Hiding wires from the sun; self-healing gel for circuits; defect-free monolayer MoS2.
Hiding wires from the sun
There’s a problem with most solar cells: the electricity-carrying metal wire grid on top prevents sunlight from reaching the semiconductor below. A team from Stanford University tackled this problem, discovering a way to hide the reflective upper contact and funnel light directly to the semiconductor below.
For the study, the researchers placed a 16-nanometer-thick film of gold on a flat sheet of silicon. The gold film was riddled with an array of nanosized square holes, but to the eye, the surface looked like a shiny, gold mirror.
The perforated gold film covered 65% of the silicon surface and reflected, on average, 50% of the incoming light. Until they immersed the film in a solution of hydrofluoric acid and hydrogen peroxide, which caused the gold film to sink into the substrate and created silicon nanopillars in the holes of the film.
Within seconds, the silicon pillars grew to a height of 330 nanometers, transforming the shiny gold surface to a dark red, a signal that the metal was no longer reflecting light.
“As soon as the silicon nanopillars began to emerge, they started funneling light around the metal grid and into the silicon substrate underneath,” Stanford graduate student Vijay Narasimhan explained, comparing the nanopillar array to a colander in a kitchen sink. “When you turn on the faucet, not all of the water makes it through the holes in the colander,” he said. “But if you were to put a tiny funnel on top of each hole, most of the water would flow straight through with no problem. That’s essentially what our structure does: The nanopillars act as funnels that capture light and guide it into the silicon substrate through the holes in the metal grid.”
“Solar cells are typically shaded by metal wires that cover 5-to-10 percent of the top surface,” Narasimhan said. “In our best design, nearly two-thirds of the surface can be covered with metal, yet the reflection loss is only 3 percent. Having that much metal could increase conductivity and make the cell far more efficient at converting light to electricity.”
The research team plans to test the design on a working solar cell and assess its performance in real-world conditions.
Self-healing gel for circuits
Researchers from The University of Texas at Austin developed a self-healing gel that repairs and connects electronic circuits. The material has high conductivity and strong mechanical and electrical self-healing properties, which could be of use in the development of flexible electronics, biosensors and batteries.
Previously, self-healing materials have relied on application of external stimuli such as light or heat to activate repair. “In the last decade, the self-healing concept has been popularized by people working on different applications, but this is the first time it has been done without external stimuli,” said mechanical engineering assistant professor Guihua Yu, who developed the gel. “There’s no need for heat or light to fix the crack or break in a circuit or battery, which is often required by previously developed self-healing materials.”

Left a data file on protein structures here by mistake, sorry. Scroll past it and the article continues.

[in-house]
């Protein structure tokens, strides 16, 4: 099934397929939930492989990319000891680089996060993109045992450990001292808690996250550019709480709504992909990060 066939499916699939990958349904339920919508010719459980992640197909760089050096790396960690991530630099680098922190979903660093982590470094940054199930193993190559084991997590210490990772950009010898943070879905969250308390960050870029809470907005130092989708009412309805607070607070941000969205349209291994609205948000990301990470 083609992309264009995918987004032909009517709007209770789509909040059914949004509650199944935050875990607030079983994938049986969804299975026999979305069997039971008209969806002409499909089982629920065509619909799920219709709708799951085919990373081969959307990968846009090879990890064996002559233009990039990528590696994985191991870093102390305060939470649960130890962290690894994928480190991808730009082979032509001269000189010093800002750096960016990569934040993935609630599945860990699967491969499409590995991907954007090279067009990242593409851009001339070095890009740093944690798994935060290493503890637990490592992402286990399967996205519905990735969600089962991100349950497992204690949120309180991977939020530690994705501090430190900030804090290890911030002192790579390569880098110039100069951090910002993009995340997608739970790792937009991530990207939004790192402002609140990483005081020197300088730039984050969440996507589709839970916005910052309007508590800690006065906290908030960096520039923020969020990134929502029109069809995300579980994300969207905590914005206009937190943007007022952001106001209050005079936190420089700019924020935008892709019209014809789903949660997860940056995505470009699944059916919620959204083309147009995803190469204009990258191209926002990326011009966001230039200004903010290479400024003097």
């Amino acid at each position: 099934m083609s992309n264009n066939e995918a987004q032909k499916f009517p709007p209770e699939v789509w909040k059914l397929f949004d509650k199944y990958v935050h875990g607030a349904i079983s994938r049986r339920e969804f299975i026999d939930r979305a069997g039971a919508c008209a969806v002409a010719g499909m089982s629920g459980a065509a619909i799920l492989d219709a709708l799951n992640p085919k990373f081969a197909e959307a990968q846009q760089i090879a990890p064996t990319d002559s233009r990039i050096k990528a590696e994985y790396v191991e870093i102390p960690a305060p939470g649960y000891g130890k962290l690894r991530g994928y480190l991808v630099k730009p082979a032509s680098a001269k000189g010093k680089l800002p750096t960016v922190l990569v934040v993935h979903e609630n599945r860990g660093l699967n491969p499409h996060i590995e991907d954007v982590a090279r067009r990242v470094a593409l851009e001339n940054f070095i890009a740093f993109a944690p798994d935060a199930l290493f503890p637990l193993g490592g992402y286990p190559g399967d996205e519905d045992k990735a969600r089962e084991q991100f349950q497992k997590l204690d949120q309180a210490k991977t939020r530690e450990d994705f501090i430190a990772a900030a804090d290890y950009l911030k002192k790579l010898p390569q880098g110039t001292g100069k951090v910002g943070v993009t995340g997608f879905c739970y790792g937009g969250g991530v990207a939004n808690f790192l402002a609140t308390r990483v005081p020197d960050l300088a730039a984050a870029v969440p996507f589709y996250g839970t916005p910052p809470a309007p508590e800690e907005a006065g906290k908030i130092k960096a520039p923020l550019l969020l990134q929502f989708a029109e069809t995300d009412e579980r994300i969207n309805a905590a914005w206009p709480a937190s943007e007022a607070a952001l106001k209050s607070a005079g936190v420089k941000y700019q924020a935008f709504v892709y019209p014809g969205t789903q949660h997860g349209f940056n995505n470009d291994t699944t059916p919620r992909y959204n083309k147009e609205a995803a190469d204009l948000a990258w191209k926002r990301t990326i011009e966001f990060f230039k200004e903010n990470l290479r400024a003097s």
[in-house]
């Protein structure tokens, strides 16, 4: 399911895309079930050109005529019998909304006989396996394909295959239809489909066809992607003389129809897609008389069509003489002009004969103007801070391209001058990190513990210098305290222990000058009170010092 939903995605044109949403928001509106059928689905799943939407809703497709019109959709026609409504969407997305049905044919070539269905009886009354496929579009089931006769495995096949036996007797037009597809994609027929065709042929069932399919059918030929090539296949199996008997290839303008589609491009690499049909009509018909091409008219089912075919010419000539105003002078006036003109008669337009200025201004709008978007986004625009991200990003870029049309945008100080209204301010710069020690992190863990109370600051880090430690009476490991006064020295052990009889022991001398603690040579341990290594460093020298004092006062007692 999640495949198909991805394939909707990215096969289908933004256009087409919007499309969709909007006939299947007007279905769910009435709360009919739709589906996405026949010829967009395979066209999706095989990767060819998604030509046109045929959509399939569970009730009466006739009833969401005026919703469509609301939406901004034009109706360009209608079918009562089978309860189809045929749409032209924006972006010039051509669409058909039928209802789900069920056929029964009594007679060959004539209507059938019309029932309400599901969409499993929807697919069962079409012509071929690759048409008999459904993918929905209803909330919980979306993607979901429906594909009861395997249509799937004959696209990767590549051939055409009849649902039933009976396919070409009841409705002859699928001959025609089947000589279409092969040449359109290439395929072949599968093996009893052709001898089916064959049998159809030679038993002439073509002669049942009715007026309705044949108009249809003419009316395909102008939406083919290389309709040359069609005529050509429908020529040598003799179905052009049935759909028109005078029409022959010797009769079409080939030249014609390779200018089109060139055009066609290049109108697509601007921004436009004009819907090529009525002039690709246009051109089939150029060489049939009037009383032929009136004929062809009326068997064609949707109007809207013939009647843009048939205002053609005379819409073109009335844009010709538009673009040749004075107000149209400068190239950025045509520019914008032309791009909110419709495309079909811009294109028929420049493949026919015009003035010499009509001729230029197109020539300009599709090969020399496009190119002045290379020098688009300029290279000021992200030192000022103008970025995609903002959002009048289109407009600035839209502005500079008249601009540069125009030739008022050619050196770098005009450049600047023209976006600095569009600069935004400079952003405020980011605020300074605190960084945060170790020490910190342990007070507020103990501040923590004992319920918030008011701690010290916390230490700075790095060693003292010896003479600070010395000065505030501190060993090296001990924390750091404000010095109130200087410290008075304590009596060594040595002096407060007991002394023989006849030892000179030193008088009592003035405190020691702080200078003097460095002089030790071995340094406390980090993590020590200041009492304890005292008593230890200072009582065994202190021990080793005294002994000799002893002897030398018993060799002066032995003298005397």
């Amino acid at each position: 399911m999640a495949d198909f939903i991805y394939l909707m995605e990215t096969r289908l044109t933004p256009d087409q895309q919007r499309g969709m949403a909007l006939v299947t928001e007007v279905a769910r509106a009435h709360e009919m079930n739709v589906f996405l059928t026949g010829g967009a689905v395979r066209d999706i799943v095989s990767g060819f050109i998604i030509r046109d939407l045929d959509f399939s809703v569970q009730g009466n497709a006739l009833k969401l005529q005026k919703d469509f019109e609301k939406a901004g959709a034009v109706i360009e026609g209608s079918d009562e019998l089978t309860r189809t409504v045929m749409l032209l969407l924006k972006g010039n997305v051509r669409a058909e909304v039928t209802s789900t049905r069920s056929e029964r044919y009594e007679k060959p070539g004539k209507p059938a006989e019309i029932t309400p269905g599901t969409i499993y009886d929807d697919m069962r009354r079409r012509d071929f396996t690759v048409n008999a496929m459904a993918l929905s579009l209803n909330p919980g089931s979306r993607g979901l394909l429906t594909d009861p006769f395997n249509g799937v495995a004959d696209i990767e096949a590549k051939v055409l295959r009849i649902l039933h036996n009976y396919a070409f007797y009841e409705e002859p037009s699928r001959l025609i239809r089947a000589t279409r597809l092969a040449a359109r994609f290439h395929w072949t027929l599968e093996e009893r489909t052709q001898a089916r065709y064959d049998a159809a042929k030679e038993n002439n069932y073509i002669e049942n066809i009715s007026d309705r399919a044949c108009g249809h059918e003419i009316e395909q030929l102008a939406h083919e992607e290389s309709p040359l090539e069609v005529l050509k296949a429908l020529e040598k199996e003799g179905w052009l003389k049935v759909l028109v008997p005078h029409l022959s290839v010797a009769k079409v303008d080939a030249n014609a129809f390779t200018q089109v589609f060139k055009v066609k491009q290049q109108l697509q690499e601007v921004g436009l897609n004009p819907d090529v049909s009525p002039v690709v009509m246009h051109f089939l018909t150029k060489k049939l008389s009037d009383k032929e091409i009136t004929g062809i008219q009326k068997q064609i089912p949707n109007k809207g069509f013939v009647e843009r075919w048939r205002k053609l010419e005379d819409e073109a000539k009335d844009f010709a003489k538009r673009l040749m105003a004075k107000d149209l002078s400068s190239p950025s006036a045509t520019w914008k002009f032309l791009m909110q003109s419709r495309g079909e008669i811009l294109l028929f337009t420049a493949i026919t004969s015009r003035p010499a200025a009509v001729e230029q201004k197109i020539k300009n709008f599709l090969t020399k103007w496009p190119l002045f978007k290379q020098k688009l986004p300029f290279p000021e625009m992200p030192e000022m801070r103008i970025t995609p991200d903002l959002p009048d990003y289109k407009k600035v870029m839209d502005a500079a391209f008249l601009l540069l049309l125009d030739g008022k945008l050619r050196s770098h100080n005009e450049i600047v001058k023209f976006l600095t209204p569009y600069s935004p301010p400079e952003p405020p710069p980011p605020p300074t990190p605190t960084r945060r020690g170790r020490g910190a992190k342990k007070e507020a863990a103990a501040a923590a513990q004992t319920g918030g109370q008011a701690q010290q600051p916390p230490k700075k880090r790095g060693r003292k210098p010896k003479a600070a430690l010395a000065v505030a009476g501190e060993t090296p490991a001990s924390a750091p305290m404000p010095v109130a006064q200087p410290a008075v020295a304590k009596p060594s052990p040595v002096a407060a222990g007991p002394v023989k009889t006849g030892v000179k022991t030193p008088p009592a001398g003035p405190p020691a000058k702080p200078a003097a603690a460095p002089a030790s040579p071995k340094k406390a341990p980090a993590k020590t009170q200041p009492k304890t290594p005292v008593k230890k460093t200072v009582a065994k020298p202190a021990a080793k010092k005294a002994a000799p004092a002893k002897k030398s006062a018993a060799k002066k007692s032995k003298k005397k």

The team created the self-healing gel by combining two gels: a self-assembling metal-ligand gel that provides self-healing properties and a polymer hydrogel that is a conductor. Yu believes the self-healing gel would not replace the typical metal conductors that transport electricity, but could be used as a soft joint, joining other parts of the circuit.
“This gel can be applied at the circuit’s junction points because that’s often where you see the breakage,” he said. “One day, you could glue or paste the gel to these junctions so that the circuits could be more robust and harder to break.”
The team is also looking into other applications, including medical applications and energy storage, where it holds potential to be used within batteries to better store electrical charge.
Defect-free monolayer MoS2
Monolayer semiconductors hold promise in the development of transparent LED displays, ultra-high efficiency solar cells, photo detectors and nanoscale transistors. Unfortunately, the films are notoriously riddled with defects, killing their performance.
A research team, led by engineers at UC Berkeley and Lawrence Berkeley National Laboratory, found a way to fix these defects in monolayer molybdenum disulfide by dipping a sample in an organic superacid called bistriflimide. The chemical treatment led to a dramatic 100-fold increase in the material’s photoluminescence quantum yield, a ratio describing the amount of light generated by the material versus the amount of energy put in. The greater the emission of light, the higher the quantum yield and the better the material quality.
“Traditionally, the thinner the material, the more sensitive it is to defects,” said principal investigator Ali Javey, UC Berkeley professor and a faculty scientist at Berkeley Lab. “This study presents the first demonstration of an optoelectronically perfect monolayer, which previously had been unheard of in a material this thin.”
The researchers added that the efficiency of an LED is directly related to the photoluminescence quantum yield so, in principle, one could develop high-performance LED displays that are transparent when powered off and flexible using the “perfect” optoelectronic monolayers produced in this study.
This treatment also has potential for transistors. As devices in computer chips get smaller and thinner, defects play a bigger role in limiting their performance. According to Javey, “the defect-free monolayers developed here could solve this problem in addition to allowing for new types of low-energy switches.”